LSIB still forming opinion about National Park

LSIB still forming opinion about
National Park and conservation strategies.

 

The Chief of the Lower Similkameen Indian Band thinks his people are being misrepresented when it comes to the formation of a National Park or any type conservancy solution in the area.

Chief Kieth Crow brought up concerns that the non-aboriginal public might have a different view of where the band stands during a Similkameen Valley Planning Society meeting last week.

“I received an email about the intentions paper just like everyone else. There were no discussions prior to it coming out between the Ministry and us,” Crow told the Review following the SVPS meeting.

Crow said at this time LSIB members are considering the intentions paper and the band has no formal statement regarding what has been proposed.

“My personal opinion as myself is we need to stop development from coming up the hills. We need to protect the land,” he said. “But as a group we haven’t met yet to form our official stance. We’re working on this now.”

The province reopened the National Park debate by releasing its intentions paper Aug. 13.

The province is proposing a large area, west of Osoyoos and south of Highway 3 to the U.S., be considered by Parks Canada for inclusion in a South Okanagan National Park Reserve.

Likewise, part of the White Lake basin and extending down past Willowbrook, west of Hwy. 97, is also being put forward for national park status.

Between them, the two cover several protected areas, including the White Lake Grasslands, Spotted Lake, the Osoyoos Desert Centre and the South Okanagan Grasslands Protected Area sites of East and West Chopaka.

A third area, covering west of Oliver towards Cawston, and north of Highway 3 to the southern border of the White Lake Grasslands, is being recommended as a conservancy under the B.C. Park Act.

Although he had no official comments about the new boundaries being suggested, Crow did say the band would not approve giving up any of its rights and titles with regards to their land.

Crow said in the last several weeks he’s had a meeting with the Minister of Environment and plans are to hold another in the coming weeks.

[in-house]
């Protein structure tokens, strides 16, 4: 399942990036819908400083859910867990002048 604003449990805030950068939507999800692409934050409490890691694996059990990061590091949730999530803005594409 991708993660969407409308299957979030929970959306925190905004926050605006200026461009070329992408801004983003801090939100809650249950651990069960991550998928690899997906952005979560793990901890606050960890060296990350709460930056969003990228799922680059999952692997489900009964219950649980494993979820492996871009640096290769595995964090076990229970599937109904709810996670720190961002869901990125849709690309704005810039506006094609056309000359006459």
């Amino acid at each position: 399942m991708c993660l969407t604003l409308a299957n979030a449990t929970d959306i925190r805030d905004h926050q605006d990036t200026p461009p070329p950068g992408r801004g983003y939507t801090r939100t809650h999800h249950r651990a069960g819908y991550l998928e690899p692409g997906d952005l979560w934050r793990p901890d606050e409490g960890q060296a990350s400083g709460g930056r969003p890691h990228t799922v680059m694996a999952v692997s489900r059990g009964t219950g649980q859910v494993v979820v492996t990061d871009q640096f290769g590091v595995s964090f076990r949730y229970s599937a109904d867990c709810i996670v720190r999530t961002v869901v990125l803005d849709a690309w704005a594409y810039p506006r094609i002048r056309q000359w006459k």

The Review requested an interview with someone from the Ministry but was denied instead receiving emailed answers to several questions.

The Ministry of Environment stated the proposed boundaries in the Intentions Paper are not intended to reflect precise boundaries but are conceptual and intended to garner feedback on three broad areas as outlined in the paper.

“It also needs to be clarified that the Intentions Paper does not indicate that the Lower Similkameen Indian Band, or any other First Nation, has agree to put their lands into a provincial or national park,” the email stated, adding in a separate point,

“The Ministry of Environment has been undertaking interest-based conversations with member nations of the Okanagan Nation Alliance to better understand their interests in this area.”

At this point the province has not consulted with Parks Canada about the new boundaries being proposed for a National Park but has stated they are collecting public input and looking at a new framework for a national park in the South Okanagan.

The email from the Ministry of Environment states its too early in the process to have a budget or even a plan for any public meetings on the proposal.

A 60-day comment period is coming to a close Oct. 31. The comment period was extended from the original date of Oct. 12.

BC Parks will review the feedback and publicly post a Consultation Report along with final recommendations in early 2016.

To leave a comment visit www.env.gov.bc.ca/bcparks/planning/protected-areas-framework-s-okanagan.html.

Get local stories you won't find anywhere else right to your inbox.
Sign up here

Just Posted

100 miles in 24 hours: a B.C. man’s mission to support the less fortunate

Merrit’s Darius Sam felt he needed to help his community after an encounter with a starving woman

COLUMN: Diminished Parliament means diminished accountability for Canadians

Bloc Quebecois and NDP use resumption of parliament as bargaining chip

Penticton Farmers Market prepares for return

The weekly market was put on-hold for months due to COVID-19

Kelowna couple pedalling past loss of sight

Pauline and Jim Marshall said it’s important to be patient with each other

B.C. businesses ‘can’t shoulder burden’ of COVID-19 sick pay

Trudeau’s plan should be tied to federal emergency aid

Police investigating after hydrant hit by van in West Kelowna

The incident occurred around 5:40 p.m. near Boucherie Road

Pregnant Revelstoke woman catches COVID-19 days before giving birth

Michelle Hunter said she felt like she was in a horror movie when she discovered she had COVID-19

Vernon chamber backs council’s opposition of downtown overdose prevention site

The chamber sent a letter to B.C.’s health minister calling for the site not to be located downtown

Princeton RCMP stop men intent on jumping off bridge

Princeton RCMP investigating a trespassing complaint arrived in time to stop two… Continue reading

Another Asian giant ‘murder hornet’ found in Lower Mainland

This is the farthest east the invasive species has been found so far

B.C. girl left temporarily paralyzed by tick bite sparks warning from family

Mom says parents need to check their kids when they go camping

Bird knocks out power for thousands in North Okanagan

Evening outage was brief, but affected nearly 3,000 residents

Most Read